DeVernon LeGrand – The Reverend

DeVernon LeGrand’s House of Horrors in Crown Heights, Brooklyn.

This was a different kind of crime family.

Though they called him “The Reverend,” there was nothing holy about Devernon “Doc” LeGrand and the house of horrors he kept in Crown Heights, a four-story home at 222 Brooklyn Ave.

From the outside looking in, during the early 1960s LeGrand was the pastor of St. John’s Pentecostal Church of Our Lord. But behind those heavy doors LeGrand led a depraved cult.

LeGrand lured young women into the church, who investigators characterized as concubines. LeGrand dispatched them daily across the city to panhandle. These habit-adorned young women became a regular NYC fixture in the 1960s in many neighborhoods.

When they returned each night to LeGrand’s “House of Horrors,” as it was dubbed by the New York Post, the women were forced to take dangerous narcotics, including Angel Dust, the hallucinogenic drug phencyclidine (PCP). Having since fallen out of favor due to harsh side effects, PCP produces intoxication, hallucinations, and euphoria in low to moderate doses, as well as suicidal impulses, aggressive behavior, convulsions and seizures.

The drugged women were sexually abused and raped on a regular basis.

On the first floor of the multi-story building on the corner of Brooklyn Avenue, LeGrand preached, calling himself “the Bishop,” while upstairs the women and children were imprisoned in a warren of small makeshift rooms. Many of the children were kept in cages, starved, beaten.

LeGrand fathered 46 children with his victims, and the panhandling brought in more than a quarter of a million dollars a year. With those ill-gotten gains, LeGrand purchased the Crown Heights property and erected a compound on 58 lush acres in Sullivan County in upstate New York.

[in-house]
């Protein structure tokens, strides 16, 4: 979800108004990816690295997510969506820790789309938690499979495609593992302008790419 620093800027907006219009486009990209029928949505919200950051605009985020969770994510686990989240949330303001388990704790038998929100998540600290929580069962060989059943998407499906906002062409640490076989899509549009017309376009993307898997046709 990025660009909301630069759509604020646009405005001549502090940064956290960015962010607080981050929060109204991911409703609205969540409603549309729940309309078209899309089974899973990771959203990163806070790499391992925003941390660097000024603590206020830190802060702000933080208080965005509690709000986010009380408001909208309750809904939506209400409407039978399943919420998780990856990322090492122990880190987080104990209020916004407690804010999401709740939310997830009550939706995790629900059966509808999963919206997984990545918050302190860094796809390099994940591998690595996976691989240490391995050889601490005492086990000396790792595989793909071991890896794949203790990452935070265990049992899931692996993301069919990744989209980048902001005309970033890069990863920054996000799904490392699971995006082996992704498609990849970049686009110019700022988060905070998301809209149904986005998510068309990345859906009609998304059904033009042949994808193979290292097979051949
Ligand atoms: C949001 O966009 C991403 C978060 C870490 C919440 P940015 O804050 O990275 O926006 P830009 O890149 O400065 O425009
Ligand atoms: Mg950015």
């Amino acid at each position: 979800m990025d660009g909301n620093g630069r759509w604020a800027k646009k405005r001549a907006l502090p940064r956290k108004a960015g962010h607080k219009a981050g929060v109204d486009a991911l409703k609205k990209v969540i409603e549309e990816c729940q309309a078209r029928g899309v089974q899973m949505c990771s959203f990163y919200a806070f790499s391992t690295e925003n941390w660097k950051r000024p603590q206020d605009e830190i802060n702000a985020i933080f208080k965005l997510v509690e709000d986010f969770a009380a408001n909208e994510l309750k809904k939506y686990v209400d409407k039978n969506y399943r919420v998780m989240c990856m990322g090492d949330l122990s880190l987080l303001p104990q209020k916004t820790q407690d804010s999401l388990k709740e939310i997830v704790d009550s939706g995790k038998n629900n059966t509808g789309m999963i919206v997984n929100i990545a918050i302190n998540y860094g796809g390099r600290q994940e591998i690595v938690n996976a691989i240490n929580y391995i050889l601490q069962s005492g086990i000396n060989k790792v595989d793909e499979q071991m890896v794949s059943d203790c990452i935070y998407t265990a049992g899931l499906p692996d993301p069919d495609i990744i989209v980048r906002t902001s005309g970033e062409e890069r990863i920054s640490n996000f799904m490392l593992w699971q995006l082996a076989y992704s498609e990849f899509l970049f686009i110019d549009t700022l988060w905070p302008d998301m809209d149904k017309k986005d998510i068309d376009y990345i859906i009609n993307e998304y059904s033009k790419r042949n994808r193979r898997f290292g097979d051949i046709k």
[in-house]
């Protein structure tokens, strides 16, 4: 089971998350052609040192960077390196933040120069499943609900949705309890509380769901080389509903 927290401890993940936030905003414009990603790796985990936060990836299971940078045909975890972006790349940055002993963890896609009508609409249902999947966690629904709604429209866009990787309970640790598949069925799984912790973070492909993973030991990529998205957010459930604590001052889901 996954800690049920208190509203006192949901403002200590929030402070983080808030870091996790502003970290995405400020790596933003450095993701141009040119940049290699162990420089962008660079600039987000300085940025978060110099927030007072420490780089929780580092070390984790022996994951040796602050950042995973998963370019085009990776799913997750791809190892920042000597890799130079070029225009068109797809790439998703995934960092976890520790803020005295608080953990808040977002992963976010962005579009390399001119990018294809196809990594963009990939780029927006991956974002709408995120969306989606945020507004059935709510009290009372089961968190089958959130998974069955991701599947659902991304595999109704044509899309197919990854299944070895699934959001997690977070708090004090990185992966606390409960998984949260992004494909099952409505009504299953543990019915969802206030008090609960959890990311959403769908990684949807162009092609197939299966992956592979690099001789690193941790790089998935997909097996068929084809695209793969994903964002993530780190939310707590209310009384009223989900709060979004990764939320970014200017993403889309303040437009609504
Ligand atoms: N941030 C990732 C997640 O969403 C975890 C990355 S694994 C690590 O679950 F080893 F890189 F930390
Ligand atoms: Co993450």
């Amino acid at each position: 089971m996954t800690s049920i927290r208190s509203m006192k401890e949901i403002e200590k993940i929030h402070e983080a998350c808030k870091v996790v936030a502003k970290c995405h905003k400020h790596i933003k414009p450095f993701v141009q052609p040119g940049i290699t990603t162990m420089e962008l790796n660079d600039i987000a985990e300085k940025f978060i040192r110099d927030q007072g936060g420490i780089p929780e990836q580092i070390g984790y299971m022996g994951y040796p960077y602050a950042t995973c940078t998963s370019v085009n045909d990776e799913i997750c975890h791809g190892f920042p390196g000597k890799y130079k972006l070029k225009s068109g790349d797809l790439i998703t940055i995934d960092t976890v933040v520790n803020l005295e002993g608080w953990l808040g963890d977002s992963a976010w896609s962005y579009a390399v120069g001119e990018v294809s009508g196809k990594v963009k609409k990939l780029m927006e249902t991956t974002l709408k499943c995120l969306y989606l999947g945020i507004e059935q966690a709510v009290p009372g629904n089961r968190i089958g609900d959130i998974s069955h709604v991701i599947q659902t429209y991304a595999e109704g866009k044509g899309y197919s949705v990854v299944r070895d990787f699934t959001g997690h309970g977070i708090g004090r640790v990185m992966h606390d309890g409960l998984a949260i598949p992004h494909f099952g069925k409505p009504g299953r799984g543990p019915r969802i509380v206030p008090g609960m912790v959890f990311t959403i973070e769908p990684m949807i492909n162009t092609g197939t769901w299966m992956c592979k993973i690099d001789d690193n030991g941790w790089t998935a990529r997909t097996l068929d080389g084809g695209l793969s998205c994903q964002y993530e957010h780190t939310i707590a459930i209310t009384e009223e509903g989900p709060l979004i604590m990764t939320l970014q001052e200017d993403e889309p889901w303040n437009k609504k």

LeGrand paid cash, much of it in rolls of coins.

According to eye-witness testimony from victims and neighbors, there was always a wild party raging within the walls of 222 Brooklyn Avenue. But by mid-1970s, the party seemed over, as the cult began to unravel during a series of trials.

In 1975, LeGrand and his son, Noconda, were convicted of first-degree rape for the vicious assault of a woman who barely escaped with her life. That was followed by a 1977 conviction in the beating death of two teenage sisters LeGrand lured into his nightmare. LeGrand and his stepson killed the two innocent girls, before dismembering the bodies, fearing that they would testify against him in an upcoming case on the earlier rape charges.

Later that year LeGrand was also convicted of murdering and cutting up the body of his daughter-in-law. Gladys Stewart, married to another LeGrand stepson, Donald Stewart, was cooperating secretly with prosecutors when she tried to leave her husband. LeGrand and Stewart attacked her, along with her 16-year-old sister Yvonne Rivera.

During the next two hours, LeGrand sent his members down to a room on the first floor while he and his stepson tortured and stomped the two sisters to death, as the others listened in horror.

They sang hymns to drown out the screams.

LeGrand was slapped with a 25-years-to-life sentence for the rape and three murders. After serving the initial 25-year sentence, LeGrand came up for parole first in 2001, denying his guilt and insisting he was the victim of lying witnesses.

Locked away in the remote Shawangunk Correctional Facility in Wallkill, N.Y, the unrepentant reverend has since been denied parole on multiple occasions.

Though LeGrand was convicted of three murders, more members of his flock are still missing. Investigators ripped up the floor in the basement of the building on Brooklyn Avenue on two separate occasions, though the search failed to yield additional bodies.

In 2006, Devernon LeGrand died in prison at the age of 82.

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